Williamstown Officials Consider Changes to Town Meeting / iBerkshires.com
WILLIAMSTOWN, Mass. — Residents tasked with looking for ways to make town meetings more inclusive and productive this month gave an indication of the kinds of changes on their radar.
Board member Randy Fippinger and city moderator Elisabeth Goodman attended the October planning board meeting to update the body and get feedback on potential changes the city could want to implement.
The conversation around what some perceive as inefficiencies in the current town meeting format is of particular concern to planners, who in June saw most of their substantive zoning bylaw recommendations sent back to committee without a vote up or down.
At the time, some residents complained that the late hour of the Tuesday evening meeting and lack of information about proposed bylaw changes were reasons the meeting chose not to take action on the items. .
Fippinger checked off a number of possible changes, some aimed at making the town meeting more welcoming to a wider range of residents, including a multilingual town meeting mandate, the provision of childcare services to attendees and, possibly be, moving the meeting to a Saturday.
Fippinger, Goodman and Select Board member Jane Patton make up a task force set up by the Select Board to review the town meeting after the June session ended unsatisfactorily.
Other innovations on their radar include: mailing materials to residents explaining town meeting items, similar to the Secretary of State’s annual mailing on questions from the public on the November ballot; limitation of the session to two hours with a certain date for its resumption if necessary; restructure the mandate so that items that potentially require more discussion, such as zoning regulations, are dealt with earlier; information sessions preceding the municipal assembly; several municipal meetings focusing on different topics; and the use of electronic clickers to register votes, which would speed up the voting process and allow residents to weigh in anonymously.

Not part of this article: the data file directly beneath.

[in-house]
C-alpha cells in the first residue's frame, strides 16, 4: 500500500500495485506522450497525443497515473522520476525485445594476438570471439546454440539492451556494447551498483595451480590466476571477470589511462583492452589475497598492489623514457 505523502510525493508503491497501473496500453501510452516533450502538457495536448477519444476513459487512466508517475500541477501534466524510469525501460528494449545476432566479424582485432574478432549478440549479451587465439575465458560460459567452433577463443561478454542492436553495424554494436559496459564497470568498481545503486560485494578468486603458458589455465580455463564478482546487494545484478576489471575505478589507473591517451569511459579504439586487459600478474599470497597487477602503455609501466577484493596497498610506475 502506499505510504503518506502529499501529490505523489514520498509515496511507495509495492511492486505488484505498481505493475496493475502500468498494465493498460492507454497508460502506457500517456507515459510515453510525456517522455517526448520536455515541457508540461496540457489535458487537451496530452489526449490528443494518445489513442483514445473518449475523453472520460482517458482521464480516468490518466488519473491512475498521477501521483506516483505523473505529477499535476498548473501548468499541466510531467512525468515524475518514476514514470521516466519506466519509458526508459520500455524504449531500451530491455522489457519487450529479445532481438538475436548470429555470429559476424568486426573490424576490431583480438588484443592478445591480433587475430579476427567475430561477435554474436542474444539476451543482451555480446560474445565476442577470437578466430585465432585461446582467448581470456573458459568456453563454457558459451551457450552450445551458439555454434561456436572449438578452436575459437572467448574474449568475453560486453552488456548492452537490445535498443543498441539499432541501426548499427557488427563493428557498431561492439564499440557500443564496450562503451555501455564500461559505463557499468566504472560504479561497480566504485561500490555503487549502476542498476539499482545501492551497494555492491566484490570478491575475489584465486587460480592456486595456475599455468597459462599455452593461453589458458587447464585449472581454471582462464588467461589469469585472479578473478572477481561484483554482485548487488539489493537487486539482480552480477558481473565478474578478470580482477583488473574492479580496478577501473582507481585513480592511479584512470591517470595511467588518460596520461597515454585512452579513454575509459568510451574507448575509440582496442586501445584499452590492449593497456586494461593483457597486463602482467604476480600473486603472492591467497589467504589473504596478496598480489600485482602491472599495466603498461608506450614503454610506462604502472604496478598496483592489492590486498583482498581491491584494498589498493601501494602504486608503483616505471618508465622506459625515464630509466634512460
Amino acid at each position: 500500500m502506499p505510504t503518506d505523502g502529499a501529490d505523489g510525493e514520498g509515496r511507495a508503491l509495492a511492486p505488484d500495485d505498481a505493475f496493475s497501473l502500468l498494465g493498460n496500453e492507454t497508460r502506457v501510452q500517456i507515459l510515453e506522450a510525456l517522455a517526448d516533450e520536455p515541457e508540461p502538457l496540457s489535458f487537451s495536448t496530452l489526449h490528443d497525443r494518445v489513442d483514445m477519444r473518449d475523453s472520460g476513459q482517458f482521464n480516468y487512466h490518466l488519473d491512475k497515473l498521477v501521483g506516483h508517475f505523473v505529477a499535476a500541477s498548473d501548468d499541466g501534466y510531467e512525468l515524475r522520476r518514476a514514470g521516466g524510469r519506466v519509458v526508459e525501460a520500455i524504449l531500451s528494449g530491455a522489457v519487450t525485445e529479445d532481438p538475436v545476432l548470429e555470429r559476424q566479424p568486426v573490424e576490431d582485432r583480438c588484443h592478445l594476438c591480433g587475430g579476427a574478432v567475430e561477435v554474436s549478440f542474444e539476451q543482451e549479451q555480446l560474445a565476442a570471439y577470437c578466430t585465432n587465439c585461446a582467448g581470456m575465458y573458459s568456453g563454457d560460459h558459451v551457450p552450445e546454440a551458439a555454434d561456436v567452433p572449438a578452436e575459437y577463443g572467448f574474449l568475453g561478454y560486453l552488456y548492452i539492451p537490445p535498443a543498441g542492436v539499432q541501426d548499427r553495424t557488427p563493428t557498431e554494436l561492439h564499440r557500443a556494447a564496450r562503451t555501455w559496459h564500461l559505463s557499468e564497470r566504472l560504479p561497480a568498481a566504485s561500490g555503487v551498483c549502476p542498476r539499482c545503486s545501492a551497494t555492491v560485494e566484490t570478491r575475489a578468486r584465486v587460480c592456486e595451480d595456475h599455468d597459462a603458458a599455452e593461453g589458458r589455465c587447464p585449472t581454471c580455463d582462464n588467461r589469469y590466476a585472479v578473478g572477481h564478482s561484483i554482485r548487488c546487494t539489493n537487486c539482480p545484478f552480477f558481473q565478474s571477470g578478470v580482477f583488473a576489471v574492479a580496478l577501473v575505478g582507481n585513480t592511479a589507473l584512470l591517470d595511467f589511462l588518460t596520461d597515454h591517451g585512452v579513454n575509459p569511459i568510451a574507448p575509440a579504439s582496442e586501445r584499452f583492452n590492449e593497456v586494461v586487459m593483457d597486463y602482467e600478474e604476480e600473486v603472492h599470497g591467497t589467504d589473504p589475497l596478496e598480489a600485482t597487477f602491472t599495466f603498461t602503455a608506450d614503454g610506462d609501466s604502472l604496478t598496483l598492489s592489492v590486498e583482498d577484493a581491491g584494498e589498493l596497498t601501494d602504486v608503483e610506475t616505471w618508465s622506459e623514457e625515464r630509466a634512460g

The latest caught the attention of Planning Board Chair Stephanie Boyd.
“One thing I’m torn about is the clicker thing,” she said. “For me, it comes down to the sense of community. As people, we should make it comfortable for people to have different points of view.
“I love the visual of people standing with their cards. It’s such a wonderful part of the New England character. We also have to be aware that there are casualties.”
Goodman said she has attended town meetings in other communities where secret ballots are more common.
“To me, it’s the discussion that counts, not the actual vote, and people shouldn’t be pressured by their peers to vote,” Goodman said.
“Do you think they are now?” Boyd replied
“Oh, yeah, I know that,” Goodman said.
Fippinger said the task force is considering creating a survey of residents to see what changes, if any, might be warranted.
Planning Council member Peter Beck suggested the city try to create a non-binding question on the ballot for the May municipal election to ask about some of the bigger issues, like bringing in selectors. electronic mail to record votes anonymously.
Key words: city meeting,